Miguel Adao has helped B2C and B2B national brands do a better job at delivering a hybrid customer experience (CX) at the local level, whether through retail stores or service-provider partners. In both cases, the challenge lies in finding creative ways to combine digital marketing and brick-and-mortar strengths.
“Hybrid model is the future,” Adao says. “On the digital side, there’s a beautiful democratization happening where smaller players can raise awareness, drive thought leadership and generate demand without breaking the bank. On the physical side, there are personal relationships and a place to congregate, like a town square.”
It’s important for local businesses to create a powerful hybrid CX to stay competitive, yet too many aren’t innovating fast enough. Local businesses tend to be risk adverse in their business model and marketing. They need a national brand’s support to act quickly and decisively.
With B2C, local retailers would do well to look beyond product sales and into in-store services, in order to better compete against pure-play e-commerce vendors. Pet stores, for instance, can offer grooming, training and veterinary services, as well as themed “play days.” These would be promoted and marketed over digital channels.
With B2B, local technology channel partners such as value-added resellers, independent software vendors, systems integrators and managed service providers have strong personal relationships and local domain expertise. But margin pressure and time constraints make it difficult to identify and reach out to new prospects.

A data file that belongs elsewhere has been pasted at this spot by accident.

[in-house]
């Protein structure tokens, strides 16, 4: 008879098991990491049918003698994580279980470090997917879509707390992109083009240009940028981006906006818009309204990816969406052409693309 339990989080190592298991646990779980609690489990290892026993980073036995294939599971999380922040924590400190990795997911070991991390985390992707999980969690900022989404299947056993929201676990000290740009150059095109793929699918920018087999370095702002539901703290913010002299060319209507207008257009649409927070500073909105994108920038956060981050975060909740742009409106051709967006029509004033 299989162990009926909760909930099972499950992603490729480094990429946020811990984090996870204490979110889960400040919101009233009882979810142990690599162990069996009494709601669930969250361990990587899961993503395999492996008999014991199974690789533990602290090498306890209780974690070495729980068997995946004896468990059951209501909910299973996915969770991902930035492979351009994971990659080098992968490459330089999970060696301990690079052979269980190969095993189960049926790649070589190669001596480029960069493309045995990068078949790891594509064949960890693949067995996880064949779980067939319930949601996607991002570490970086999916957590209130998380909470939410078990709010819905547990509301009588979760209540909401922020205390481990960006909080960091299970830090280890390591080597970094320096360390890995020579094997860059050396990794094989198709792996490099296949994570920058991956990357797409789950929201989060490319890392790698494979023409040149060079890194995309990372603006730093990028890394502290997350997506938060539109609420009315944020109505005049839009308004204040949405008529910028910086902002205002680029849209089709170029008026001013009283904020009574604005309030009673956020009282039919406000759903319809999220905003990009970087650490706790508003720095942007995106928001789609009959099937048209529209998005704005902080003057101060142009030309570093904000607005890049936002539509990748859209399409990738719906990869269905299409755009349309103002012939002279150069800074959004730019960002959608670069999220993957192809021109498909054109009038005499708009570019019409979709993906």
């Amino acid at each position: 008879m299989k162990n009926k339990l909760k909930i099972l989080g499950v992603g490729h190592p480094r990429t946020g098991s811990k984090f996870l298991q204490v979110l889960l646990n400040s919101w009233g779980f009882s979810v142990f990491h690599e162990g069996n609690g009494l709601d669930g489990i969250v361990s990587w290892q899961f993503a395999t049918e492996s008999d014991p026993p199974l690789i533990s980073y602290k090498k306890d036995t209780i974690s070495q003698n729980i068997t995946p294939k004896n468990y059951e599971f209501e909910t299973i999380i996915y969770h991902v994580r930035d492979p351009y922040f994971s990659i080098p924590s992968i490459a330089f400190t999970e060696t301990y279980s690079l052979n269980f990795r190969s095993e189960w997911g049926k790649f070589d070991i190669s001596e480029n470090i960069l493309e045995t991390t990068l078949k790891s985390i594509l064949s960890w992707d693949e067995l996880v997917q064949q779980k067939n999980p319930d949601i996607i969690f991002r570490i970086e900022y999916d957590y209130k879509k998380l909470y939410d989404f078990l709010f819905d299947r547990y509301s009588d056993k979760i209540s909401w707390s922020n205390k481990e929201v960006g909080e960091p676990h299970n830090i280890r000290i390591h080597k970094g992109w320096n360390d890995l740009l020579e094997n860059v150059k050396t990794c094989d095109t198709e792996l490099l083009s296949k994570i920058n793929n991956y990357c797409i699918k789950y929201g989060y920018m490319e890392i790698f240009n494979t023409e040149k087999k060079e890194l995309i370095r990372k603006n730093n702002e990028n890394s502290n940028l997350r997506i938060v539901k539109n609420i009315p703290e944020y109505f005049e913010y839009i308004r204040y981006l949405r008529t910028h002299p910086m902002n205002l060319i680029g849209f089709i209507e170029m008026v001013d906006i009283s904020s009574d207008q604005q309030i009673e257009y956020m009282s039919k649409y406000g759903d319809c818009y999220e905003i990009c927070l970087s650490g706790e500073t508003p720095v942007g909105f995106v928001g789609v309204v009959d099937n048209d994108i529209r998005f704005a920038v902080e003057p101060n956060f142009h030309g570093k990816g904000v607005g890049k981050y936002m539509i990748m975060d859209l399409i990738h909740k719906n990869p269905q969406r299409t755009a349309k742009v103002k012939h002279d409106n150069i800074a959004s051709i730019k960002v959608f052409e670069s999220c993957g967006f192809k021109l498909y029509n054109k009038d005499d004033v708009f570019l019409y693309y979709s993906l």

These local businesses need access to a national brand’s digital marketing development funds. National brands can also advise them on how to raise awareness through Facebook and LinkedIn groups, Meetups, peer reviews on G2, etc. B2B customers want to know that their technology service providers can keep them ahead of disruption, such as transitioning from on-premise computing to software as a service, and digital marketing is a kind of calling card.
But digital marketing and hybrid CX require investment and a measure of risk-taking that local B2B and B2C businesses often lack.
“There has to be a co-op type of model where a national brand invests in local organizations, especially in markets, cities and towns that show promise in future revenue,” Adao says.
On the digital side, there’s a beautiful democratization happening where smaller players can raise awareness, drive thought leadership and generate demand without breaking the bank.”
Miguel Adao, SVP, Marketing, KloudGin
Access more insights in the CMO Council Report: National Brands Kickstart Local Demand
We surveyed over 140 marketing leaders and conducted in-depth interviews with executives at SHARP Home Appliances, Caterpillar, Gap, Invesco, Nationwide, BNY Mellon Wealth Management, KloudGin and MisfitsGaming to reveal best practices for your channel marketing strategy.